3-12 Coronavirus update
Dear GO-HR clients and friends.
We do not want to overwhelm you with emails, but our goal is to ensure you have enough information to make the best decisions to operate your business, and the information is changing by the moment.
Today, Governor DeWine issued an order to limit and/or prohibit mass gatherings in the state (with specific exclusions). Further, he ordered schools (grades K-12) to essentially extend their spring breaks to three weeks (March 16-April 3). This means you, as an employer, may be faced with some challenges when it comes to operating your business. I wanted to share the full text of the Director’s (of the Ohio Department of Health) Order that reinforces Governor DeWine’s order. Please review this and then make the decisions that work for your business. No two businesses will function the same or have the same considerations.
In this Order, please note particularly, items 3, 7, and 10. Also, on page 4, please note that the “CDC reports that people are most contagious when they are most symptomatic (the sickest) however some spread might be possible before people show symptoms although that is not the main way the virus spreads.” This is important to know as you are communicating to your employees, training your managers and supervisors on when to react and send employees home, and what you can say to help alleviate anxiety.
Beginning on page 2 of the order, you can learn additional details about the virus’s transmission and the timeline of its spread. Page 4 of the order reinforces some key points that we have been hearing consistently in the media:
Those at highest risk of substantial harm are those who have an underlying health condition/conditions.
Masks do not prevent the spread. The benefit of masks is to reduce people from touching their face. Encourage your employees to use scarves for this purpose and to leave the masks for the medical personnel.
Encourage social distancing, which is creating space of approximately 6 feet in between people.
Encourage consistent handwashing.
Encourage use of one-time use tissues in instances of sneezing/coughing.
Avoid hugging and handshakes. (Be hip and fist bump or elbow tap, if you must.)
If you see any symptoms (coughing/sneezing, fever, runny nose, difficulty breathing, shortness of breath), SEND THE PERSON HOME. According to the CDC, fever, shortness of breath, and cough are the symptoms that will appear within 2-14 days of exposure.
How to ensure work gets done
Here is where it gets challenging, because every environment and every company is different. Some points to consider include:
Consider preventing non-employees from entering your offices and instead conduct meetings via telephone and video conferencing.
Because many parents now have a childcare issue, consider allowing them to bring their child to work. Many may be doing schoolwork and will not be a problem.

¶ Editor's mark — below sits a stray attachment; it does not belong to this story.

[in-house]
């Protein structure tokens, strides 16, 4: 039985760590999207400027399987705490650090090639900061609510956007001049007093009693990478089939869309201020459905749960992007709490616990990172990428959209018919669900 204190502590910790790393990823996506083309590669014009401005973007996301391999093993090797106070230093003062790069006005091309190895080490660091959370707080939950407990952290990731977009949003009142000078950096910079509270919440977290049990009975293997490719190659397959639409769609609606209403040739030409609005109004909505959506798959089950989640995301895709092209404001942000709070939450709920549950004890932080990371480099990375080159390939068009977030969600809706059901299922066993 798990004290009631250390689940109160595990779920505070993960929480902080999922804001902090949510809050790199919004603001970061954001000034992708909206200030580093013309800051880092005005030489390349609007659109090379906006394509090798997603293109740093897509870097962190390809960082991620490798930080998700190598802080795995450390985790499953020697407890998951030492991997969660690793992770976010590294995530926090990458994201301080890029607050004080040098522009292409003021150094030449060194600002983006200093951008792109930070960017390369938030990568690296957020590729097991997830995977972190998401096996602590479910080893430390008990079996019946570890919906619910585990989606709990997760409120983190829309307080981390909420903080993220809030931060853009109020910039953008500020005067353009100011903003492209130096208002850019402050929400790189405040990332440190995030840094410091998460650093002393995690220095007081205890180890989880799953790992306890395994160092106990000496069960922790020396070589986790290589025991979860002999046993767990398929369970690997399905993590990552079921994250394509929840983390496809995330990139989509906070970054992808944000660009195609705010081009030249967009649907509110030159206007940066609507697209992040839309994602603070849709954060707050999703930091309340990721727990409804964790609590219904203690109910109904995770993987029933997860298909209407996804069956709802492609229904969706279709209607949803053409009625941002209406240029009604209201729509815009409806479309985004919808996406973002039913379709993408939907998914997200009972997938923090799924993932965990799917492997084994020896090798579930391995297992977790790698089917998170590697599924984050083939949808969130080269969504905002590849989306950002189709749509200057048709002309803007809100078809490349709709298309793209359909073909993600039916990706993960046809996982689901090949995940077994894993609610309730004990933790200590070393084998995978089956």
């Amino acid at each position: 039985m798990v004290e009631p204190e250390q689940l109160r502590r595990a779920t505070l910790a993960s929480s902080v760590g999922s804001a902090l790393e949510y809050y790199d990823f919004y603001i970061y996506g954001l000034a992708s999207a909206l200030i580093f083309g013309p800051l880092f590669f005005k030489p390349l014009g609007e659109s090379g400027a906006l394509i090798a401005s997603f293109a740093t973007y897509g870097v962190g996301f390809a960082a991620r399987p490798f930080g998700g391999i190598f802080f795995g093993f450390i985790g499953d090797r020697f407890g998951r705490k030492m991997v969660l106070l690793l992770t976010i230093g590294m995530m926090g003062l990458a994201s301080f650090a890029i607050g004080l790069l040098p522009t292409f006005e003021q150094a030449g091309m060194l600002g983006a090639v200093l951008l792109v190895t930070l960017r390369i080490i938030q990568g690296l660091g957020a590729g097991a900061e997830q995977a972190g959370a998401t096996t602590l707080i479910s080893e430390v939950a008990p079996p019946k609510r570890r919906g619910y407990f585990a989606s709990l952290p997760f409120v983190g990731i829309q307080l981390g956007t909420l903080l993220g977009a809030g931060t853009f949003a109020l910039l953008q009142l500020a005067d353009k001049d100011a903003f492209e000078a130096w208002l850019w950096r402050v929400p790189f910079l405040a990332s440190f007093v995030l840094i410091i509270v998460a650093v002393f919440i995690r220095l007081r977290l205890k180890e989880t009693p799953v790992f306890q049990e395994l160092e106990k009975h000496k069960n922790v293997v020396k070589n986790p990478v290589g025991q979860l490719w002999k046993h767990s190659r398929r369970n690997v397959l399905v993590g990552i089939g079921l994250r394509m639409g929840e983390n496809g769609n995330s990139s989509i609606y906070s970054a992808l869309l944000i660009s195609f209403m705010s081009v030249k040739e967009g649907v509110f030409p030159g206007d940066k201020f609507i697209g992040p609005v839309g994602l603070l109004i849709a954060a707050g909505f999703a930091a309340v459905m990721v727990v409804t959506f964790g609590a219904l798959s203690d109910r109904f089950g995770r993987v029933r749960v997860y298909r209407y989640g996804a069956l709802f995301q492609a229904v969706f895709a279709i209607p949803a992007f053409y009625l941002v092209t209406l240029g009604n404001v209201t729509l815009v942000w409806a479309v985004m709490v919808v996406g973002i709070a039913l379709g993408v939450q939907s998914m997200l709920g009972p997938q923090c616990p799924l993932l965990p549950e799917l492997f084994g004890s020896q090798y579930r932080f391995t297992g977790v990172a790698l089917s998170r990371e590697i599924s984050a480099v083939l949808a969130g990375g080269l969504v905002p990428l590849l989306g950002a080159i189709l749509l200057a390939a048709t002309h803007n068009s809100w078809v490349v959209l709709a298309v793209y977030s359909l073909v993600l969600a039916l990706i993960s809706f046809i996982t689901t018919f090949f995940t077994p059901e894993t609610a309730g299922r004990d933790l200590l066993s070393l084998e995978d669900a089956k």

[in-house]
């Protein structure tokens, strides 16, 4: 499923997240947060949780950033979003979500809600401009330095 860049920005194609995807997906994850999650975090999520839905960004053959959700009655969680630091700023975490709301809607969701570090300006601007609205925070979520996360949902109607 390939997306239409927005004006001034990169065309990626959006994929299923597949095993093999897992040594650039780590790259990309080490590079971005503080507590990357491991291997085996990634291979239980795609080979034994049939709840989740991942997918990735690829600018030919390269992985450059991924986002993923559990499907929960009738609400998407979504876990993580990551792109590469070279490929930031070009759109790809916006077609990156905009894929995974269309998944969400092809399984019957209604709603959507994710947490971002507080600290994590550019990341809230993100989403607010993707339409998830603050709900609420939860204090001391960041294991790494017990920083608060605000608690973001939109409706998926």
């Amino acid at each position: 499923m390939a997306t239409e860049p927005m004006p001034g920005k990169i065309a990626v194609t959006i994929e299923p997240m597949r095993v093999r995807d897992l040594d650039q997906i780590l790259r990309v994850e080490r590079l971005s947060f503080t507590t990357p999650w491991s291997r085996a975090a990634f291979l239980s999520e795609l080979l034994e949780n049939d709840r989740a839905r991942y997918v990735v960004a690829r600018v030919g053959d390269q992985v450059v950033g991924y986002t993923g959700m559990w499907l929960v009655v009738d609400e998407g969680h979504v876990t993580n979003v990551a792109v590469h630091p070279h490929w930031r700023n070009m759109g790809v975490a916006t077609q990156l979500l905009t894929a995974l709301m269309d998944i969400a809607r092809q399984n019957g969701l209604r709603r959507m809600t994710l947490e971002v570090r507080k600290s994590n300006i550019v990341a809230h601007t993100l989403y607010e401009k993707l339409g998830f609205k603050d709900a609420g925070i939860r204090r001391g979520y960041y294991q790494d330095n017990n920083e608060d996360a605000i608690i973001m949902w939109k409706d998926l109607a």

Evaluate whether your employees can work from home (not only to limit any exposure concerns, but also to alleviate childcare concerns). If you check equipment out to them to work from home, such as laptops, be sure to document this for tracking and retrieval purposes.
Consider your leave policies. Most smaller employers don’t have some of the paid leave benefits larger employers have, so you’ll have to think about whether you want to require people to use the paid time off, or whether you want to take a more generous approach. Be consistent and ensure you are not violating Fair Labor Standards Act (FLSA) in terms of deducting from exempt employees’ salaries or failing to pay non-exempt employees wages for any time worked. Legally, you do not have to pay your non-exempt (hourly) employees if they are not at work and not working. However, think about the impact on your employees who do not receive a paycheck but for the fact that they are non-exempt. Again, this will vary from company to company, but keep this in mind as you make your decisions.
Use your technology. Phones can be forwarded.
Communicate with your clients. Use your email, websites, and other communication forms to let them know you’re still here and still available and then tell them how they can reach you.
What happens if an employee tests positive or you send one home because they exhibited symptoms?
Conduct a quick assessment of who that person has had contact with in the office or among your customers. Let them know that they may have come into contact with someone who was exhibiting symptoms (you don’t need to name names) and that they may want to self-quarantine, as well. If it’s one of your employees who may have been exposed, send them home.
Keep cleaning supplies handy and clean frequently. Yes, we’re short on hand sanitizer and Lysol wipes, but there are other ways to clean, as well.
If an employee who seems perfectly healthy indicates any concerns about coming to work, have an empathetic discussion with them. They may have an underlying health condition of which you are not aware, they may have an elderly member in their household, or any other number of issues. Remember, your job is to ensure your employees have a safe place to work. Failing to do so could be an OSHA violation.
Check in on your employees who are not at work. Care check-ins go a long way to building strong(er) relationships.
We will continue to monitor this situation and provide updates. Please let us know if you have any questions.
Sharon DeLay, MBA, SPHR, SHRM-SCP, CPCC
GO-HR (a dba of BoldlyGO Career and HR Management, LLC)
[O] 614-473-0122 ▪ [C] 614-233-1522